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Re: [Apr 2015] - Plot Twist! Werewolf, Vampire, Goat - Discussion Thread Wow.  Great stories.  Great twists.

I read all the entries.  Went back and read the ones I liked again.  Picked two winners, then struggled to narrow down one more.  Had my three.  Went to vote.  Realized I could pick four.  :)

And, now I have to go edit my May submission one more time.  (First draft was 2400 words.)

May 26, 2015, 05:04:20 PM
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Re: Personal spelling habits
The thing that has always thrown me about European languages is the three different words for 'the' depending on the gender of the object, male, female or neuter. How exactly did they arrive at the conclusion that a specific object is masculine, feminine or neutral?

Particularly in German.  "Girl" is neuter.  (Das Madchen)

May 30, 2015, 02:55:17 AM
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Re: Personal spelling habits I wonder whether gendered nouns influence how shamanistic animists see or think about the spirits of the things around them.

"No, no, 'river' is a masculine noun.  So clearly, the river spirit can't have given birth to the smooth stones of the river bed."

"But that's not a river, it's a stream.  And 'stream' is a feminine noun."

"No, it's definitely a river the whole way up to the falls there, but wait 'waterfall' is feminine.  Perhaps the masculine 'cliff' and feminine 'waterfall' are together the parents of the smooth river stones?"

"Are you sure that's a 'cliff'?  I would have called it more of a 'bluff'(f)."

"Can't be.  Then who would be the father of the river stones?"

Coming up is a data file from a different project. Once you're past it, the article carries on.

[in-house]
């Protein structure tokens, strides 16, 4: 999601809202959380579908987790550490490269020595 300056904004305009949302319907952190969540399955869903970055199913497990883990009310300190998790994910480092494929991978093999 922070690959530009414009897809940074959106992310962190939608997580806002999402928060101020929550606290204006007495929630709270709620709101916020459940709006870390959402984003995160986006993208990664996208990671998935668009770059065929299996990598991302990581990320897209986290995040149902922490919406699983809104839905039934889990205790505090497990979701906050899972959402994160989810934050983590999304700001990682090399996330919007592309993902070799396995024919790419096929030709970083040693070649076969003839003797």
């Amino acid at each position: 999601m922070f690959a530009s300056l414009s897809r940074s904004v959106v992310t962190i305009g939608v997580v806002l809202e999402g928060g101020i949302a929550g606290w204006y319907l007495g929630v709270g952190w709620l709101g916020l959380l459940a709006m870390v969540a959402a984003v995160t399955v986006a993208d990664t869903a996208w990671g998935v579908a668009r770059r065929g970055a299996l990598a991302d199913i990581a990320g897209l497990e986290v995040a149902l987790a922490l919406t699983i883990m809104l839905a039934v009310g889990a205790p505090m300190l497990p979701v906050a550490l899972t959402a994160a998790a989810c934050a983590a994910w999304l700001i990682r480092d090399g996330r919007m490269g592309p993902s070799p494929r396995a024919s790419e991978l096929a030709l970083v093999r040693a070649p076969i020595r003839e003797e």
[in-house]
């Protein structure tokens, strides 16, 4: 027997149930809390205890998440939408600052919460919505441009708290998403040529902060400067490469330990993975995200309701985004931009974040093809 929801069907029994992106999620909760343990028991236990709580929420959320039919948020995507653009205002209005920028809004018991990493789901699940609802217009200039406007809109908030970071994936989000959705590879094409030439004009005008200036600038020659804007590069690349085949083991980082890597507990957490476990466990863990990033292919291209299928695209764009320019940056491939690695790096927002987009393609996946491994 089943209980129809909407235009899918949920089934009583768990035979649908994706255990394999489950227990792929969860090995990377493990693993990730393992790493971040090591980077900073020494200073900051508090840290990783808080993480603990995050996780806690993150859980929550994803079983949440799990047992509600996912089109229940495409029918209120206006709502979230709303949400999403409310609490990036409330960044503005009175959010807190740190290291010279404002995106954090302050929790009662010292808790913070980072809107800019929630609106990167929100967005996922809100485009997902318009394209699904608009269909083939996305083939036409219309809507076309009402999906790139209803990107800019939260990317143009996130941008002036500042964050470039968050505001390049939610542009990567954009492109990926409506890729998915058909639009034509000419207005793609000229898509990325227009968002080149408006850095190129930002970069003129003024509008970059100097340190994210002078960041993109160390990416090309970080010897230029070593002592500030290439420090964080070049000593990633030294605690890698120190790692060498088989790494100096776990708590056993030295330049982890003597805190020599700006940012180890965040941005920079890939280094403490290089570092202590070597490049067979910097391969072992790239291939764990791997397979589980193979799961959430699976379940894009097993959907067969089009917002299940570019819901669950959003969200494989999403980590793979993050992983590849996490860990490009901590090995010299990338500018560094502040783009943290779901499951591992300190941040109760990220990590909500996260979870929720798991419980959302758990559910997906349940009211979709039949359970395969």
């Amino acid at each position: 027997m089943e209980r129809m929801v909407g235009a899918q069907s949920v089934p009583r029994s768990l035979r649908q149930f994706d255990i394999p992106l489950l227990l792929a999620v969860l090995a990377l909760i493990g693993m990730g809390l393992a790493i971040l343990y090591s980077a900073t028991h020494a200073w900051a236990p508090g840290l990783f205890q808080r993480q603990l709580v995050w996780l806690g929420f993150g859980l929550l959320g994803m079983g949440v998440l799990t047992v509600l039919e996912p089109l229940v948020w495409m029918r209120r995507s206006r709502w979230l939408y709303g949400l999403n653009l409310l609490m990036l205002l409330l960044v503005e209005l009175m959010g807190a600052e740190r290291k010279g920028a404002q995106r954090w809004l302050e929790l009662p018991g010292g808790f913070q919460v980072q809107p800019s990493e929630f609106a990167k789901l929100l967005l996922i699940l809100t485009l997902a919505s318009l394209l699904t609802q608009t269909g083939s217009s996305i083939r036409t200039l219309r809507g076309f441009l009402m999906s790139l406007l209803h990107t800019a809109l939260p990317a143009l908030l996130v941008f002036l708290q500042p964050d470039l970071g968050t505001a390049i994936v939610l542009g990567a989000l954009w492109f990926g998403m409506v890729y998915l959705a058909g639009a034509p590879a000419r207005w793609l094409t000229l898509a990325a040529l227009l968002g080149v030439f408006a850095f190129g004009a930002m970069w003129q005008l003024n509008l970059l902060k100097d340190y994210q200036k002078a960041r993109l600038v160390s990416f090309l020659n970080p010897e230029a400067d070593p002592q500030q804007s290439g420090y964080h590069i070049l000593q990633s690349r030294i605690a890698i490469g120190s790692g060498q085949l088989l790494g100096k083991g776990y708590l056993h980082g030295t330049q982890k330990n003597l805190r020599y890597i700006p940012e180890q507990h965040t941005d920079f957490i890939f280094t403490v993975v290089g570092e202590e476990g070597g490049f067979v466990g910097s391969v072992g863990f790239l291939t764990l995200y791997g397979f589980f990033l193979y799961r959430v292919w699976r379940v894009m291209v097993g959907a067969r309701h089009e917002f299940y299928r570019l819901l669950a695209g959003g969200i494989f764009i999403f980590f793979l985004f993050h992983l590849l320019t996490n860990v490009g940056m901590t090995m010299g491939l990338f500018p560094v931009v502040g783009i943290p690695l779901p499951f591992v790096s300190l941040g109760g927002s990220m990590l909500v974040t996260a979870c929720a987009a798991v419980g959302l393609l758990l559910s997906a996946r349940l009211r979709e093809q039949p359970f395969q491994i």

May 30, 2015, 12:03:29 PM
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Re: How much did you write today? Wow.  6000, 9000?  I need to get cracking.  Or I else I need to figure out how to give myself credit for revising and editing.

But: Milestone

I hit 100k words in my current projects yesterday.  (59,729 words in works with at least a complete first draft, 42,834 in partials)

Now, just 900k more, and I'll be competent.   :-\

May 30, 2015, 12:45:26 PM
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Re: The best female science fiction and fantasy writers you should read now
Quote
If you look at the stats on this forum it seems that it's ten males for every one female on here
Do you think female fantasy/sci-fi readers read various other genres and male fantasy readers don't branch out as much ?

Or possibly Women are less inclined to join and post on forums compared to men. I think ( in the first world) if you look at those who read for enjoyment there will be more women than men. Less women into SCFI and more into fantasy at a guess but ignoring genre more women read.

Possibly women prefer live writing groups over internet forums?  Or are less likely to notice the tiny little "forum" button on the main web site here?  I'd been reading the occasional article on this site for almost a year before I realized there was a forum -- and I only realized that because of the "Writing Contest" articles on the main site.

Glancing at Amazon's top-selling fantasy authors, six of the top ten are women at the moment.   The top woman is Diana Gabaldon, whose Outlander series is recently out as a TV series.  Two of the others look to be paranormal romance, from the covers.  And women come in at #12, #13, #16, and #18 with hunky shirtless werewolves, werebears, and vampires on the covers...  (And Brandon Sanderson as the only man in the #11-#20 range.)  So... 15 of the top 20 fantasy authors on Amazon right now are women.

Basically, my theory is men are still reading war stories and westerns, women are still reading romance, young adults are still reading coming-of-age and parents-just-don't-understand stories, and everyone still reads mysteries and crime.  Fantasy is largely just how some of the stories are dressed up.

See, for example, how easily the Shades of Grey author turned it from a paranormal romance into a non-magical romance novel when she realized how popular it was going to be.  The Twilight/vampire aspects weren't essential to the book, they were just how it was dressed up.

May 30, 2015, 02:19:58 PM
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Re: How to Avoid Scaring Away Male Readers - Too Much Touchy Feely Stuff (literally) Interesting topic.